She tells herself that the reason she didn’t go to great the ships from the Northern and Southern Water Tribes when they arrived that afternoon was because she was tired. And that is certainly true—she is exhausted. As anticipated—and, if she is honest with herself, as she wanted—the day had her running from one task to the next, without time to pause or think. But, had she made the effort, Katara might have nonetheless mustered the energy to go to meet the ships at the docks. The truth, however, is that, unless one of those ships carried Dad, or Sokka, or Gran-Gran—and they didn’t; she is fairly certain one of them would have written to mention if they had planned to come—Katara has little interest in actually seeing anyone from the Southern Water Tribe.

Rather than standing at the dock or with the emissaries, therefore, she is sitting on her bed, trying to think of something else to busy herself with when there is a knock at her door.

“Master Pakku!” she exclaims when she answers it. “I didn’t know you were part of the delegation!”

“Your father and grandmother thought that, given that I’ve fought alongside the Fire Lord, I might be a good person to represent our interests with him.” Pakku smiles. “May I come in?”

“Of course!” Katara steps aside to admit him, before gesturing to a chair. “How’s everything at home?”

“We’re slowly rebuilding. There is much to be done.” He sighs, still feeling, Katara knows, the same guilt that first washed over him a year ago, just after the Siege of the North, when he realized the extent of his ignorance and complacency in the the state that his sister tribe had found itself in, when he first set out for the South. That he uses the word we though, that now, only a year later, he feels himself to be a true part of their Tribe, doesn’t escape Katara’s notice.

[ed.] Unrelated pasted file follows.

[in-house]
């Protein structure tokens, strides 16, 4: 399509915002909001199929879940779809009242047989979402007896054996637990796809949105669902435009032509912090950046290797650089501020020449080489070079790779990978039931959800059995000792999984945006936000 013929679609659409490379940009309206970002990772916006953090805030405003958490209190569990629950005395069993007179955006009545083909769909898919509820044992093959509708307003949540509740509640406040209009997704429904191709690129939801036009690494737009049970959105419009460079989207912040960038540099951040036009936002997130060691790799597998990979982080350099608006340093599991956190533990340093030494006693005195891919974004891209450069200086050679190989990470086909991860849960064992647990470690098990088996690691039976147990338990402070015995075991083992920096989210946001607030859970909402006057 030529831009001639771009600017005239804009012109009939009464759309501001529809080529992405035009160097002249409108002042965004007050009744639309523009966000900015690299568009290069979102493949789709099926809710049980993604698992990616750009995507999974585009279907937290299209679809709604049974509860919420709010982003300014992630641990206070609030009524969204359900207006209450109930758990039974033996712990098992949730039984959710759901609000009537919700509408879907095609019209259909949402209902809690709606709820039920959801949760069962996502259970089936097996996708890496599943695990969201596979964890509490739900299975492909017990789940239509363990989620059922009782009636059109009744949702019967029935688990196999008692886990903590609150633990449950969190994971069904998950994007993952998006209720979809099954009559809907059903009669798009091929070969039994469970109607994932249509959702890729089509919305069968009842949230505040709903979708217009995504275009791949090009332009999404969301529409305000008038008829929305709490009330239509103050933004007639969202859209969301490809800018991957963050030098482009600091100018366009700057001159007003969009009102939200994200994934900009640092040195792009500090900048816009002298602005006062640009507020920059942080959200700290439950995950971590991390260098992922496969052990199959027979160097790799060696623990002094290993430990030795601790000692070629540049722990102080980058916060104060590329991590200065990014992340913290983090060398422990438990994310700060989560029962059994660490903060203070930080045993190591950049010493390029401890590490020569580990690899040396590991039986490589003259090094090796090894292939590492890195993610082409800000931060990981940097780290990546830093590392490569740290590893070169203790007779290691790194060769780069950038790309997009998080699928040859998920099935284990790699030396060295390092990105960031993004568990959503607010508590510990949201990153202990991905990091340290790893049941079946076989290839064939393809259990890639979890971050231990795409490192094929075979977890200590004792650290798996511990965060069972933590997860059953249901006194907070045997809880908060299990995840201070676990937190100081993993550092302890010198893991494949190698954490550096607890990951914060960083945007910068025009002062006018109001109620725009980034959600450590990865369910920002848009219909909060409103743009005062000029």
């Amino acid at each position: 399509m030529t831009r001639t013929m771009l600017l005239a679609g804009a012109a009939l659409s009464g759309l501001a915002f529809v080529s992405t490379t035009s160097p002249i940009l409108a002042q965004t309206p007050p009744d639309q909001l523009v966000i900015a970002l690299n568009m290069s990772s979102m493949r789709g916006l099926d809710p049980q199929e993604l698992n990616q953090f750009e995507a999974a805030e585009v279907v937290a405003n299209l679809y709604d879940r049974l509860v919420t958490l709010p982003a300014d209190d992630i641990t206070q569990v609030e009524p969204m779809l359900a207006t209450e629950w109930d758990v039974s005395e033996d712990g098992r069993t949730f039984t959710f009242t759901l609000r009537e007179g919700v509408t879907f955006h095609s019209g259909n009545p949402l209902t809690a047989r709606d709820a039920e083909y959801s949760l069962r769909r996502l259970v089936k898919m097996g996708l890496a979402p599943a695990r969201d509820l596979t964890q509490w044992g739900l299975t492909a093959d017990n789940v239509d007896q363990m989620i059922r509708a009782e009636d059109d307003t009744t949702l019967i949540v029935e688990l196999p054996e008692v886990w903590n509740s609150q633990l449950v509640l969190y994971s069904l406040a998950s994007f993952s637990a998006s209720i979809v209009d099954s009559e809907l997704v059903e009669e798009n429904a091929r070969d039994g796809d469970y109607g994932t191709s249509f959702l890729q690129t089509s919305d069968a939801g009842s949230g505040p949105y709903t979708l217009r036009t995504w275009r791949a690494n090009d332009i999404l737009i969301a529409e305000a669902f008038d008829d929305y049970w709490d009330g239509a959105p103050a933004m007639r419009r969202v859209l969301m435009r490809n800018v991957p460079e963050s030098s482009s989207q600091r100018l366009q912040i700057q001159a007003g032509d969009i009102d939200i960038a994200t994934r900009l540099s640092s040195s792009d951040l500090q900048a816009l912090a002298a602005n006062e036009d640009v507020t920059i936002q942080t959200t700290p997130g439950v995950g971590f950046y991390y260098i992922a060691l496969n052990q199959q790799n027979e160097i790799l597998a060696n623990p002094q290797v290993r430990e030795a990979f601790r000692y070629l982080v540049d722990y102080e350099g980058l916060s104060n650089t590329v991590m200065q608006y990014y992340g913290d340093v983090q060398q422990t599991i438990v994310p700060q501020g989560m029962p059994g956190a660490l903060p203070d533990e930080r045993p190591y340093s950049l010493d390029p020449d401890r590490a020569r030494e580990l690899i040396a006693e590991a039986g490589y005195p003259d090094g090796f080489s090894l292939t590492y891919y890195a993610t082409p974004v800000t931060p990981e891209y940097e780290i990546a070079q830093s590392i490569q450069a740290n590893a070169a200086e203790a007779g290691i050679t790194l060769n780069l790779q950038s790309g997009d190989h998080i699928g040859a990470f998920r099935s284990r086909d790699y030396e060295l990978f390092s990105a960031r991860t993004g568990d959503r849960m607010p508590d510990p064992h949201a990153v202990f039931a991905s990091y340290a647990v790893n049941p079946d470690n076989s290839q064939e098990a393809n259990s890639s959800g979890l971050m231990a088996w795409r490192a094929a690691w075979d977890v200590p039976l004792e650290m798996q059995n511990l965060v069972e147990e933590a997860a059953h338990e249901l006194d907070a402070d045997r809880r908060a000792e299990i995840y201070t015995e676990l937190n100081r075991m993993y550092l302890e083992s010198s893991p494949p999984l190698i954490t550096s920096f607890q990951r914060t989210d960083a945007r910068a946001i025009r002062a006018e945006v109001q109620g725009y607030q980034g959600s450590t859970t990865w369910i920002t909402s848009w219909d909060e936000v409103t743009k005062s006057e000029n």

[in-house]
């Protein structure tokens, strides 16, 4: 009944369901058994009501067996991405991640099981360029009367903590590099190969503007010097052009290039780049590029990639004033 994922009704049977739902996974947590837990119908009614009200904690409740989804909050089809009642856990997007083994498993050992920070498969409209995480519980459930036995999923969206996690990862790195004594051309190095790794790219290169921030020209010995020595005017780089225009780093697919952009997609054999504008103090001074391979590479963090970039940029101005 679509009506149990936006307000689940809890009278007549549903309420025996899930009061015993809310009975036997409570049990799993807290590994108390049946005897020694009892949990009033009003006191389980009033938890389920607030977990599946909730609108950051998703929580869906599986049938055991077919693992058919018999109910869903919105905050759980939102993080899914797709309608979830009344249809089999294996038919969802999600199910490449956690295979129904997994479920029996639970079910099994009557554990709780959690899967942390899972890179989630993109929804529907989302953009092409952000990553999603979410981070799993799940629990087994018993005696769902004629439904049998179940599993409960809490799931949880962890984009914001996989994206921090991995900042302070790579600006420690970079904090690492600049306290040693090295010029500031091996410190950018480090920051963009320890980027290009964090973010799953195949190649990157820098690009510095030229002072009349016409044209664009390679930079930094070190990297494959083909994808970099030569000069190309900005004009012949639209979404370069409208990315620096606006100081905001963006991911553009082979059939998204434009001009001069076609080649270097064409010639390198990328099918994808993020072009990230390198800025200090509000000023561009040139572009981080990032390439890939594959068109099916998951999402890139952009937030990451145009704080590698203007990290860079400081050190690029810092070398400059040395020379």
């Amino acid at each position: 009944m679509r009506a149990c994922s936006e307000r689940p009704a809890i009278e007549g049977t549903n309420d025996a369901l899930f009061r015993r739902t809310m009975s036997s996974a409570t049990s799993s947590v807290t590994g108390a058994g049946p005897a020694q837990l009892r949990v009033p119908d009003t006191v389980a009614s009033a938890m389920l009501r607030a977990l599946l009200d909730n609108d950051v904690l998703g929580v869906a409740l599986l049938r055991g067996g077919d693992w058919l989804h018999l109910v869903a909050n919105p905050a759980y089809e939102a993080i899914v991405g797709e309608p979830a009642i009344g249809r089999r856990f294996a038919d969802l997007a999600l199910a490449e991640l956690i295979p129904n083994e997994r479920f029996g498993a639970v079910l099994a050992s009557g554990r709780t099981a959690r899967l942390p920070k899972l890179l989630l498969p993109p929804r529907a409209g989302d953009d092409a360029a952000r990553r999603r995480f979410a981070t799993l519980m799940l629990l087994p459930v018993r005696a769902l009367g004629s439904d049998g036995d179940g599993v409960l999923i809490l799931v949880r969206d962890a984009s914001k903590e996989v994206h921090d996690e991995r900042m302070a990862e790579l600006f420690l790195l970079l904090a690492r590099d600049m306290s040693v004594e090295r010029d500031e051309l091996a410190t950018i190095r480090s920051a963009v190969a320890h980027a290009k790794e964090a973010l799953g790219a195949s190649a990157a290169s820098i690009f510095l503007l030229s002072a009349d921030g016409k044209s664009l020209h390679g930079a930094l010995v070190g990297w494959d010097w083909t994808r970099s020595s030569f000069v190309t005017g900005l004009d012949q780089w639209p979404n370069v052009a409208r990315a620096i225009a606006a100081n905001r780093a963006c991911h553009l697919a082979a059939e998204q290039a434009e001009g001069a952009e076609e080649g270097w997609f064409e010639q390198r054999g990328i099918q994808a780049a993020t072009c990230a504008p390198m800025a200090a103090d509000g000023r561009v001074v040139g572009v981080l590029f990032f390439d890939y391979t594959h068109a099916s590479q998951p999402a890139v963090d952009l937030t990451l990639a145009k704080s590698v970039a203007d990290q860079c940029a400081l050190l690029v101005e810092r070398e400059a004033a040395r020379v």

Pakku continues: “Having your brother to spearhead the rebuilding efforts has been a great help.”

“I’m sure. Sokka’s waited his whole life for a chance to help lead the Tribe.”

When he speaks again, Pakku’s voice is soft, hesitant. “You would be a great help as well.”

“No.” Katara turns away. “I can’t...I need to...I miss home. I miss Sokka and Gran-Gran and Dad more than anything. But I can’t...I have to be here.”

“Iroh mentioned when I spoke with him today how helpful you have been.”

“I try to make myself useful.”

Pakku inhales, like he wants to say more, to protest maybe, to try to convince her—futile as it would be—to come with him when he returns to the South. But at the last moment, he seems to change his mind, and she is relieved, even if she hates the tone of pity that seems to creep into his voice when he speaks and lays a hand on her shoulder. “If you change your mind, you are always welcome to come home. And should you need someone to talk to, you can write to us. To me.”

“Thank you, Master Pakku.”